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Bible Commentaries

Expository Notes of Dr. Thomas Constable
Deuteronomy 20



Verses 1-20

War ch20

These instructions deal with how Israel was to come into possession of the Promised Land (cf. Numbers 33:50-56). They are in the context of civil legislation because Israel did not have a standing army. Soldiers volunteered to go into battle as needed. Warfare and its prosecution are relevant to the subject of killing and thus to the sixth commandment. This section provided a "manual of warfare" for the Israelites outlining their attitude and approach to national enemies. [Note: Merrill, Deuteronomy , p282.]

"Because Yahweh was God not only of Israel but also of all the earth, these interests [of warfare] extended far beyond Israel"s narrow concerns. He was, however, Israel"s God in a special way, and as such He would lead His people in battle as the divine warrior ( Deuteronomy 20:4)." [Note: Idem, "A Theology . . .," p82.]

In all wars Israel was to remember that God was with her and to rely on His help with confidence regardless of the enemy"s strength ( Deuteronomy 20:1-4). Christians too should recall God"s past faithfulness when we encounter adversity and gain courage from His promises that He will be with us ( Matthew 28:20; Hebrews 13:5-6; et al.). The priest ( Deuteronomy 20:2) was not necessarily the high priest but the priest who accompanied the army in battle (as Phinehas did in Numbers 31:6).

"In the ancient world, priests and interpreters of omens were regular members of military staffs (cf. Numbers 10:8-9; Numbers 31:6; 1 Samuel 7:9 ff.). The function of the Israelite priest was not analogous to that of a modern army chaplain. He rather represented the sanctuary in the name of which the Israelite host advanced; he consecrated the battle to the glory of the Lord of hosts and of his covenant kingdom." [Note: Kline, " Deuteronomy ," p183.]

All soldiers with new responsibilities that would have distracted them from concentrating on their work as warriors ( Deuteronomy 20:5-7), as well as fearful soldiers ( Deuteronomy 20:8), did not have to participate in a given battle.

"Beginnings were important in the Semitic mind and hence also in Israel. Since death in battle would deprive certain groups of men from commencing particular enterprises, exemptions were made." [Note: Thompson, p220.]

"It is a well-attested fact that fear or preoccupation in the midst of conflict can endanger the life not only of the person afflicted by it but also the person"s compatriots....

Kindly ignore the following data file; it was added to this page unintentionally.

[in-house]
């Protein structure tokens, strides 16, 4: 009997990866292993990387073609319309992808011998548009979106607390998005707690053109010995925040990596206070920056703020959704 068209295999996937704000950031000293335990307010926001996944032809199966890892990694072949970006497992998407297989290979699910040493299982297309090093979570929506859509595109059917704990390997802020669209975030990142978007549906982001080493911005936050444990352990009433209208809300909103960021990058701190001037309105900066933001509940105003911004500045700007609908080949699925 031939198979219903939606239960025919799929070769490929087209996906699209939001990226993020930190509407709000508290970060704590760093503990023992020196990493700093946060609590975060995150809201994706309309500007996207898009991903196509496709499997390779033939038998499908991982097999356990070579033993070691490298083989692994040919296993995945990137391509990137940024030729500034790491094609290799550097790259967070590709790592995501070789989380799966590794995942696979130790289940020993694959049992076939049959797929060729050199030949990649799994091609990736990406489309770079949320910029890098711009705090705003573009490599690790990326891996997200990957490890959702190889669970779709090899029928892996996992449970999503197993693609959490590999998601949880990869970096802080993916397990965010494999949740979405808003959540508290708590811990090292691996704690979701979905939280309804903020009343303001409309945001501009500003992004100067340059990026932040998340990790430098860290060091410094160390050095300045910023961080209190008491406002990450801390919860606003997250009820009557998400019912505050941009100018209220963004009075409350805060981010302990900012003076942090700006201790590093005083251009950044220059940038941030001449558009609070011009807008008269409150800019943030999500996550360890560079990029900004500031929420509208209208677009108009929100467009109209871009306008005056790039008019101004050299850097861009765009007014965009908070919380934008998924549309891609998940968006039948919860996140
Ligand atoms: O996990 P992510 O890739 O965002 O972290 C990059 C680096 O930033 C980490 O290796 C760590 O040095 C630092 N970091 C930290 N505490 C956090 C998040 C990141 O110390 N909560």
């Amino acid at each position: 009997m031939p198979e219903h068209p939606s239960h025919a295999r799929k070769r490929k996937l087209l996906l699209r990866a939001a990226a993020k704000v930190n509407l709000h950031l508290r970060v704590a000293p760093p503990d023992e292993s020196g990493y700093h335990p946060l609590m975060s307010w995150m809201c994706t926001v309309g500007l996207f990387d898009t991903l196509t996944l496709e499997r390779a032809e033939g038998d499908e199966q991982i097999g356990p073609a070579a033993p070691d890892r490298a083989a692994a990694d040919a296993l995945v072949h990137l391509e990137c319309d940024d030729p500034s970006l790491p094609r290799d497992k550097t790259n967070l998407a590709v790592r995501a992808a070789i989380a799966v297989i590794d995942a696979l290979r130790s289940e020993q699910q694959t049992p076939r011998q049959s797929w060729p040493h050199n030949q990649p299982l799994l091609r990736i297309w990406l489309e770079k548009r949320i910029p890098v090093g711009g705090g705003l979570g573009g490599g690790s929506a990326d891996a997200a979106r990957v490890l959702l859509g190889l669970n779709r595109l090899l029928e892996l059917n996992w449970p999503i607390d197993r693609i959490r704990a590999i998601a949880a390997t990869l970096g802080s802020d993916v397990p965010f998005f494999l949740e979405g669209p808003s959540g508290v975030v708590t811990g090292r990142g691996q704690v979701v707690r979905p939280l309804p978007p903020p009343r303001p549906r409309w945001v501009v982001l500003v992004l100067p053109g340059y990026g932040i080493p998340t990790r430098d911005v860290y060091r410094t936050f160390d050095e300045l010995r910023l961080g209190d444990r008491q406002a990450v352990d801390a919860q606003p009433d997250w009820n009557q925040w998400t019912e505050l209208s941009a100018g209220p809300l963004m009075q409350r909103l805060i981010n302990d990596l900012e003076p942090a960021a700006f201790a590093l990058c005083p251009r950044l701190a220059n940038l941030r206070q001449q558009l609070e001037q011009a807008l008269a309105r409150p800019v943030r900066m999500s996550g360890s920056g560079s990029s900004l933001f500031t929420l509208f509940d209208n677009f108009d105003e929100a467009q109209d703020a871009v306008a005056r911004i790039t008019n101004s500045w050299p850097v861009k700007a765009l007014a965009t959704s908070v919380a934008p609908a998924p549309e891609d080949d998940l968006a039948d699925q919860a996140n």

"In each of these instances death in war resulted in the dispossession of blessing and its appropriation by someone else who otherwise had no just claim to it. Mixed with the demand for compulsory military service, then, was a leaven of compassion that made possible to all men the enjoyment of that which constitutes life in its fullest-home, sustenance, and family love." [Note: Merrill, Deuteronomy , pp283 , 284.]

God"s purpose was to use only the best soldiers, those who were confident of God"s promise of victory. Israel did not need a large army since God would fight for her.

The cities far from the Promised Land, contrasted with Canaanite cities ( Deuteronomy 20:10-15), were evidently not as degenerate as the Canaanite towns. Aramean women adopted the religions of their husbands, which is why Abraham insisted that his servant get a wife for Isaac from the Aramean culture rather than from among the Canaanites ( Genesis 24). Thus the women and children of these more remote lands did not have to die. King Ahab later married a Canaanite woman, Jezebel, who did not adopt her husband"s faith but imported Baalism into Israel.

The Israelite commanders were to offer terms of peace to each city they attacked outside the Promised Land ( Deuteronomy 20:15-16). Israel was not to shed blood unnecessarily. If the city accepted the terms, the population would serve the Israelites (cf. Joshua 9:3-27). If it refused, the Israelites would kill all the males but spare the females, animals, and spoil. The Israelites were to destroy completely the people within the Promised Land ( Deuteronomy 20:16-18). [Note: See also Peter C. Craigie, The Problem of War in the Old Testament, pp46-47; and Kaiser, pp172-80.]

"The central purpose of these instructions is to emphasize that Israel"s warfare was not intended for foreign aggression or personal wealth (cf Genesis 14:21-24)." [Note: Sailhamer, p458.]

The law guarding fruit trees seems intended for application in all sieges whether against the Canaanites or others ( Deuteronomy 20:19-20). Fruit trees were part of God"s provision of food for His people. Other ancient nations wreaked total havoc in the territories they conquered. [Note: Craigie, The Book . . ., p276.] However, Israel was not to destroy the important natural resource of fruit trees, but they could use other trees to make implements of warfare ( Deuteronomy 20:20).

God"s people should conduct their spiritual warfare confident in God"s presence, power, and ultimate victory (cf. 2 Corinthians 10:3-4; Ephesians 6:10-17; Colossians 2:15).


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These files are public domain.
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Bibliography Information
Constable, Thomas. DD. "Commentary on Deuteronomy 20:4". "Expository Notes of Dr. Thomas Constable". 2012.

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Wednesday, January 29th, 2020
the Third Week after Epiphany
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